by Colin Fox and Richie Venton
· We feel enormous sorrow and a huge void at the death of our dear friend and comrade, Jim McVicar, taken from us far too young.
Some people would have you believe Jim was a Celtic supporter who loved the ‘Hoops’ more than life itself. But we, his comrades, we knew better.
Whilst he was unquestionably passionate about his football team and its fortunes, his first commitment was—as it should be—to his family; to his devoted and inseparable partner Christine, his three children Aileen, Catherine and Brian and his grandchildren.
His life was also dedicated to the Scottish Socialist Party, to advocating and promoting socialist ideas. As with his sporting convictions there were no half measures with his political beliefs either.
Jim sought to free working class people from the brutal exploitation they face under capitalism. Only a challenge on that scale could compete for the attentions and ambitions of this East End boy for his Lisbon Lions.
Born in Baillieston, Jim and his family voted Labour like everyone else there back then. Unlike most others, however, he acted upon his political convictions and joined the Labour Party’s Young Socialists [LPYS] as a young man.
Working in the giant British Rail Engineering works in Springburn, he found himself in one of the country’s pre-eminent industrial cauldrons.
There he was inspired by the trade union values and socialist ideas he picked up from the men and women around him.
From the many trade unionists and Young Socialists he met he learned about Red Clydesiders like John Maclean and James Connolly—the Edinburgh socialist executed by the British for his participation in the famous 1916 Easter Rising in Dublin.
The Militant Marxist councillor
Whilst in the LPYS Jim also joined the Militant and was encouraged to read and discuss the work of Marx, Engels, Lenin and Trotsky amongst others.
Above all he was taught, perhaps the wisest counsel Marx ever provided, that whilst “Philosophers have interpreted the world, the point however is to change it.”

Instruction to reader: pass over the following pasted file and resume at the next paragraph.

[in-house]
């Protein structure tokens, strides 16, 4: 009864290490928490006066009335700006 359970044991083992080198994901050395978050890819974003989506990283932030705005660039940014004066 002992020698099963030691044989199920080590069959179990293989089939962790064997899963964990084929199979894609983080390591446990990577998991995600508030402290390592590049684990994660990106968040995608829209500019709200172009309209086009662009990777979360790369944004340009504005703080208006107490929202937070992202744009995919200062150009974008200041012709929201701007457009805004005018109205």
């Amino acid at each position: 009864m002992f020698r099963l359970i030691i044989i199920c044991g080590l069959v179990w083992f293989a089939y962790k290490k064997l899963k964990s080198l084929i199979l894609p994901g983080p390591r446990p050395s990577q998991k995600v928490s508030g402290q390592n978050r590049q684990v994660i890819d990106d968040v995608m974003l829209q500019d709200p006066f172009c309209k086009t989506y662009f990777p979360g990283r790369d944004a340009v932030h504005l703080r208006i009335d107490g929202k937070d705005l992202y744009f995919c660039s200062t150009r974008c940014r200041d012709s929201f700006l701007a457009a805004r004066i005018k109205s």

This was a point Jim McVicar not only understood but implemented eagerly and energetically. At first a Labour Councillor, then a Scottish Militant Labour Councillor in the East End of Glasgow, he played his part in changing the world for the better for working class people everywhere.
He soon became a prominent fixture in the Left-Wing politics of the city. He was active in the Labour Party, in the great miners’ strike of 1984/85, in Liverpool City Council’s intense political struggles of the 1980s and above all in the Anti-Poll Tax campaign of the early 1990s.
That conflict toppled the hated Thatcher government and had its origins in Glasgow and in the Anti-Poll Tax movement Jim McVicar did so much to construct and lead.
Inspired by the example of Connolly and Maclean, Jim was also drawn to the call for an independent socialist Scotland.
He was one of the founding members of the Scottish Socialist Alliance in 1995 and the SSP in 1998. Jim remained at its forefront until his death on 3 December.
A widely read, thinking worker
Jim was tireless in promoting the Scottish Socialist Party. He consistently won one of the highest SSP votes nationally as a candidate, from 1999 onwards.
He organised his local SSP branch, encouraged new members, and was to be seen on SSP contingents on every conceivable demonstration or protest.
A widely read, thinking worker, Jim was a powerful orator, putting socialist ideas across in the language of the working class.
As a prominent activist in Yes Scotland he could always be seen passionately arguing for an independent socialist Scotland to transform working-class people’s lives.
Jim was a regular on all the All Under One Banner marches in 2018 and 2019 where he would be seen staffing the SSP stall—alongside Christine—inside our big red gazebo.
His painstaking work as national treasurer of the SSP drew admiration throughout the party and beyond.
It was a mark of the remarkable man he was that he carried this enormous burden and all too often thankless role with dignity and good-natured determination. He was always on hand to steady the ship and calm the fears we had of imminent bankruptcy.
Jim: committed and caring to the end
Jim was committed to workers’ struggles to the very end of his life, whether in giving advice to migrant workers he worked alongside in hospitality in later years, or dashing away from a medical appointment to join the recent anti-victimisation protests at IKEA.
Above and beyond all those qualities, Jim is fondly remembered for his warmth, care for others, wicked wind-ups and ceaseless sense of humour.
He leaves a huge void, not just in the Scottish Socialist Party, but in the socialist movement throughout Scotland. It is a loss we can ill afford.
But it was Jim’s oft-mentioned instruction that if anything ever happened to him, we must redouble our efforts in his memory to achieve an independent socialist Scotland, a modern democratic republic.
This we will do for him and for future generations living in Baillieston and far beyond.